Mapzen vector tile service - OpenStreetMap data in several formats
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Mapzen Vector Tiles

The Mapzen vector tile service provides worldwide basemap coverage sourced from OpenStreetMap and other open data projects, updated daily.


Quick links

Contents of an example vector tile

Vector tiles are square-shaped collections of geographic data that contain the map feature geometry, such as lines and points. Information about how map features are drawn is maintained in a separate stylesheet file.

For many purposes, vector tiles are more flexible than raster tiles, which are images that already have the visual appearance of the map features pre-drawn. With vector tiles, there is no need to head back to the server and fetch a different set of tiles if you want to filter the output or change the style of a road or color of a building.

Vector tiles make real-time rendering possible by sending the underlying data geometry and tags directly to the client, whether that’s a browser or a native mobile app. Buildings and roads can be rendered in different ways, or not at all, when the vector tile is downloaded, and changes happen instantly on the client's side.

With vector tiles you have the power to customize the content and visual appearance of the map. We're excited to see what you build!

Use Mapzen's Vector Tile Service

To start integrating vector tiles to your app, you need a developer API key. API keys come in the pattern: vector-tiles-xxxxxxx.

Requesting tiles

The URL pattern to request tiles is:{layers}/{z}/{x}/{y}.{format}?api_key=vector-tiles-xxxxxxx

Here’s a sample tile in TopoJSON:

More information is available about how to use the vector tile service and specify custom layers in the service (though we recommend the default all layer).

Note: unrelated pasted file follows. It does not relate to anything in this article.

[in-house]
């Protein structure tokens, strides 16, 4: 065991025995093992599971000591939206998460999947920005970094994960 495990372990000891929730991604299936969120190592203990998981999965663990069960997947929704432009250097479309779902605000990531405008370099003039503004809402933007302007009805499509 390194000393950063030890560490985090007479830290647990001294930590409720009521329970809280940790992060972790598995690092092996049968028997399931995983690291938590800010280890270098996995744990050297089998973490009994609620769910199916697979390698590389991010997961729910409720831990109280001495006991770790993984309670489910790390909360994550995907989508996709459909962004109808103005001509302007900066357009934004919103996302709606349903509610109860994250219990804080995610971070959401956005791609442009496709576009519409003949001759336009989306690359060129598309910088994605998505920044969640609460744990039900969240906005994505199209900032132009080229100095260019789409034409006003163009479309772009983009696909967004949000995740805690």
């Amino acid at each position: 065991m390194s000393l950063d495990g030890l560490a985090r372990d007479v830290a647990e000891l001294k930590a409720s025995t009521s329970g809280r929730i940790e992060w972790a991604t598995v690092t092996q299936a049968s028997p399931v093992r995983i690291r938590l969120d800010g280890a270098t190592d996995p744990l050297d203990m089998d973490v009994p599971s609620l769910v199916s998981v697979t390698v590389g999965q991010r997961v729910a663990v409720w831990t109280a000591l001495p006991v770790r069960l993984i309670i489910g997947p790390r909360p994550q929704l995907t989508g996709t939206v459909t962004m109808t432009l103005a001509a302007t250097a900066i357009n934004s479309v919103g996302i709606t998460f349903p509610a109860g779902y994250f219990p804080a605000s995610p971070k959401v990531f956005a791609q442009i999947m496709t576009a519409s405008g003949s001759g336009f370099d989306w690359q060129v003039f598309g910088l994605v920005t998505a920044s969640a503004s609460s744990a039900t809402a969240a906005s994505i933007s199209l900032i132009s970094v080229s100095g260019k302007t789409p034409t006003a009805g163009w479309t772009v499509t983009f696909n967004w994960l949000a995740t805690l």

The Mapzen vector tile stack provides tiles in a variety of formats (service docs):

  • Mapbox Vector Tile: use the .mvt extension. This is a compact format using protocol buffers that is used for raster tile rendering in TileMill2 and vector rendering in MapboxGL.

  • TopoJSON: use the .topojson extension. TopoJSON is an optimized form of GeoJSON that saves space by encoding topology and reducing replication of shared geometry.

  • GeoJSON: use the .json extension. GeoJSON is easy to get started with, human-readable, and compatible with many tools.

  • OpenScienceMap-format binary tiles: use the .vtm extension. This is a compact format using protocol buffers that is used in the OpenScienceMap vector rendering library for Android. This legacy format is no longer available in Mapzen's vector tile service.

    We recommend TopoJSON format for desktop web development, and MVT format for native mobile development. The Mapzen vector tile service gzips tiles automatically, so the TopoJSON file format is comparable in file size to MVT over the wire, and it's much friendlier to debug.

Drawing a map

How to draw the tile in a browser is up to the vector-friendly visualization tool, such as SVG, Canvas, or WebGL. The Tangram rendering engine, which uses WebGL, is one way that you can draw the vector tile service in 2D and 3D maps.

How are vector tiles produced?

Vector tiles are served by clipping geometries to the tile bounding box, and then simplified to match the zoom level to avoid unnecessary complexity at lower zoom levels. These geometries and features are also further processed to facilitate styling.

When changes are made to OpenStreetMap or another map data sources, rather than waiting for an image tile to be redrawn, only the geometry coordinates and feature attributes for that particular building or road need to be updated in the vector tile.

Depending on the URL syntax, Mapzen vector tiles can return all of the map data, or just individual layers, or combinations of layers, including water, earth, landuse, roads, buildings and points of interest.

Build from source

If you are interested in setting up your own version of this service, follow these installation instructions, or you can also try this Vagrant VM, which will additionally set up other tile components as well.


There is a suite of tests which can be run against a tile server to verify query results in well known tiles.


This is based on the work of Michal Migurski, and extends his OSM.US-hosted vector tile service with additional data and format support.